Anchors Aweigh: True Tales Of Skaters On The High Seas

"Skaters' Island" by Louis Lozowick. Photo courtesy Smithsonian American Art Museum.

Karl Schäfer, Maribel Vinson Owen, Sonja Henie, Belita Jepson-Turner, Theresa Weld Blanchard, Andrée and Pierre Brunet, Megan Taylor, Cecilia Colledge... The one thing all of these fabulous names of yesteryear had in common was certainly their talent on the ice.  Another commonality they all shared was the fact they made trans-Atlantic voyages via steamship. Long before figure skaters began travelling abroad on commercial flights in the fifties, long sea voyages and connections with trains meant days and sometimes weeks of missed training time. Skaters often arrived at competitions exhausted and suffering from queasiness and sea legs. Today on the blog we'll explore several tales of the adventures of figure skaters on the high seas!


Clayton Joseph Cornell and Grace Emmerson

Clayton Joseph Cornell, a professional figure skater from Buffalo, New York found work on the Tivoli Circuit in Australia in the late thirties and had designs of being a skating rink proprietor. He met actress Grace Emmerson in the summer of 1937 and after only a few weeks, they tied the knot on September 11 of that year. They lived together for a few months, but when she went to go visit her mother in Melbourne, he boarded a ship and sailed to Montreal without so much of a goodbye. He sent her a couple of letters from aboard the ship full of hasty explanations and apologies and begged her for a divorce. In one, he wrote, "I have not been any good to you, so why wait any longer if you can get yourself free from me? Please get yourself free. If you don't, I will. I am being a man about this and I hope you don't hate me about this for having to write like this... I am sorry, your husband of yesterday - Clayton Cornell." To top it off, he followed up his letters to the wife he abandoned with two to her parents, begging for money. Under Australian law, Grace had to wait three years to charge desertion. In 1942, she went before a judge and was granted a divorce... and went straight to the papers to tell her story.


Hazel Franklin. Photo courtesy Bibliothèque nationale du Québec.

In the summer of 1939, the media had a field day when two of professional skating's hottest stars walked off separate gangways of the Queen Mary at Southampton. Though twenty six year old Sonja Henie was by far the bigger star, fourteen year old Hazel Franklin of Bournemouth was at the time one of the youngest professional skaters in the world, lauded by one American critic as the "Pocket Miracle Of The Ice".

Sonja Henie aboard The Queen Mary. Photo courtesy National Archives Of Poland.

The July 7, 1939 issue of "Tweed Daily" reported, "Sonja is Hazel's heroine. But they did not meet in the boat or at Southampton. Hazel was in the ship's tourist section. But she known that Sonja was on board. She was met at Waterloo - on the second section of the boat train - by stocky, American-born Mr. Howard Nicholson, ice professional at Earl's Court, who has trained both Sonja and herself. Her first words to him were, 'Sonja was in the boat' and her eyes gleamed. 'I think she's marvellous.'...  Sonja was smiling and vivacious and talking of more film triumphs to come at Claridge's Hotel. Asked about her young rival, she said: 'I didn't even know she was in the same boat... We have never met before, but I should certainly like to see Hazel. Sure, if I'd known she was on board I should have gone along and said 'Hullo.'"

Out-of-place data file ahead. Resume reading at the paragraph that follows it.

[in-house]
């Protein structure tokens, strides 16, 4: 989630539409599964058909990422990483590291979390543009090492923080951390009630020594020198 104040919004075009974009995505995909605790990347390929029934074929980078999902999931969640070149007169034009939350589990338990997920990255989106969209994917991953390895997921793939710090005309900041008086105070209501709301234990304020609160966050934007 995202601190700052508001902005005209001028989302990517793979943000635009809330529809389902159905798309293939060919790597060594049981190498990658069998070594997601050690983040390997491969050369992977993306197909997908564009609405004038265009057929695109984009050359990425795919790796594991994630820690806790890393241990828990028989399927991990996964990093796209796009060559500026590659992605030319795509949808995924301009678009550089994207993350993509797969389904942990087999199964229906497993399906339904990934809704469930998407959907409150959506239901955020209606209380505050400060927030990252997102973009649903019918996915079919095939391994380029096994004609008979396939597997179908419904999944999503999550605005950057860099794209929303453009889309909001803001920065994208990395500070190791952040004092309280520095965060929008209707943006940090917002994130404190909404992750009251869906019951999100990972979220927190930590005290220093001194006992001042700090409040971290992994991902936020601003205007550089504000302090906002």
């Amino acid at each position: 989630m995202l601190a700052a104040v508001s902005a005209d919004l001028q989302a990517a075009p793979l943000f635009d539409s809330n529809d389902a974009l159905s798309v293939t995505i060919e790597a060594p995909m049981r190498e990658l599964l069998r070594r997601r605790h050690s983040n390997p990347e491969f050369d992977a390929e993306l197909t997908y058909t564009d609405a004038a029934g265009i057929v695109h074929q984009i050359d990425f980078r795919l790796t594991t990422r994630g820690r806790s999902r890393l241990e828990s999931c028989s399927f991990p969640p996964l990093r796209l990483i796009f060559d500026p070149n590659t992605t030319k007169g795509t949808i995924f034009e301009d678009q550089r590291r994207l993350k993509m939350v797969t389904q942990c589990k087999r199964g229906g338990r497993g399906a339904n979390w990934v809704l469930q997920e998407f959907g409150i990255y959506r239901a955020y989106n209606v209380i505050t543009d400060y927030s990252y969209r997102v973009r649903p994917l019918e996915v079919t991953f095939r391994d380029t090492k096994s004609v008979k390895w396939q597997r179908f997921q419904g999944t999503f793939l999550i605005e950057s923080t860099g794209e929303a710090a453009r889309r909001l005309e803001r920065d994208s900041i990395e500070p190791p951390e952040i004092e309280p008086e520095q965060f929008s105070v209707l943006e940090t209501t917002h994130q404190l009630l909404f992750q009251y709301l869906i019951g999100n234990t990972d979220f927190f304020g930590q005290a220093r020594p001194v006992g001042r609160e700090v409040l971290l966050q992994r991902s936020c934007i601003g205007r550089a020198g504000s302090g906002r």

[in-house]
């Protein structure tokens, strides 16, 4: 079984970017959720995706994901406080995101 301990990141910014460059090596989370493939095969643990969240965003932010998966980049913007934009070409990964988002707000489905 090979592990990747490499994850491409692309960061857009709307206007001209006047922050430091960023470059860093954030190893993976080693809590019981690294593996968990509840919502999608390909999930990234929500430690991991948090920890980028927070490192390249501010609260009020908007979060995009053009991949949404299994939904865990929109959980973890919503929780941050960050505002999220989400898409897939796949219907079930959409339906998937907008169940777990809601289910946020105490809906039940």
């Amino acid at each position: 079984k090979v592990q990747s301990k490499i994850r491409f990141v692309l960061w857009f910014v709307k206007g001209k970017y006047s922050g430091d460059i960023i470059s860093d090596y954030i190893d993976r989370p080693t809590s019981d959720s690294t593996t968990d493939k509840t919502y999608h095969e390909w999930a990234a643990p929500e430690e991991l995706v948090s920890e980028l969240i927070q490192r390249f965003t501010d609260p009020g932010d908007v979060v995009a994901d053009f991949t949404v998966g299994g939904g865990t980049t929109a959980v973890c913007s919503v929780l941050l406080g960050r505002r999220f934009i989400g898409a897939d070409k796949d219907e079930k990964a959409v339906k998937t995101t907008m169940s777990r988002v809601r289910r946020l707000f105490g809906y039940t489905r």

Lovett and Joy MacKinnon, a Canadian sister act

(Edna Alexis) Lovett MacKinnon, a twenty one year old Canadian figure skater and Presbyterian minister's daughter, met her Prince Charming on a ship sailing from South Africa to Australia. After touring Australia and New Zealand for several months alongside Megan and Phil Taylor in the "Switzerland" ice revue, her groom-to-be paid five hundred pounds to have her released from her contract so that they could marry. She returned to South Africa to get married in the autumn of 1939. Although she didn't know it when they met on the high seas, her husband wasn't just anyone... he was Arthur Percy de Villiers, a real life Baron who worked as a lawyer in New Zealand.


Dick Button with his parents on the R.M.S. Queen Elizabeth

After winning three back-to-back gold medals at the 1948 European Championships in Prague, the 1948 Winter Olympics in St. Moritz and the 1948 World Championships, Dick Button made his rounds throughout Europe, giving exhibitions in Vienna, Budapest, Stockholm, Copenhagen, Prague, Paris and London. After his final exhibition, he boarded the R.M.S. Queen Elizabeth in England with his parents to return to North America, where he was to defend his U.S. title. In his book "Dick Button On Skates", Uncle Dick recalled, "Nothing in the future could occupy my thoughts after the 'Queen' had steamed out into the dark midnight. The only energy I could muster was used to record, in the accounts I kept of all the travels, that 'We sailed this morning. I slept.' However, excitement reached out for me even on the high seas via the ship-to-shore telephone. I received a call from Mayor M. Leslie Denning of Engelwood, and learned that I was to welcomed home in the traditional 'local boy makes good' fashion. That wasn't all. When the 'Queen' had been cleared at Quarantine, in lower New York Harbor, a veritable swarm of photographers, newsmen and officials crowded the area reserved for interviews... Four months abroad had all passed so rapidly and the final excitement of such a gala return relegated to oblivion the fact that six years of preparation were already consigned to the past." It wasn't the first time Button had travelled on the "Queen Elizabeth". The year prior, he and Barbara Ann Scott returned to North America aboard the same ship. Their fellow passengers included the Honourable David Bowes-Lyon, brother of the Queen Mother, the U.S. Ambassador to Poland, Count René Aldebert Pineton de Chambrun and Maurice Chevalier. That time, it was Barbara Ann's turn to be summoned to the ship-to-shore telephone. She was chatting with Maurice Chevalier when she was called to speak with Jack Karr, a reporter for the "Toronto Daily Star" who couldn't wait until she got off the boat in New York to do an interview.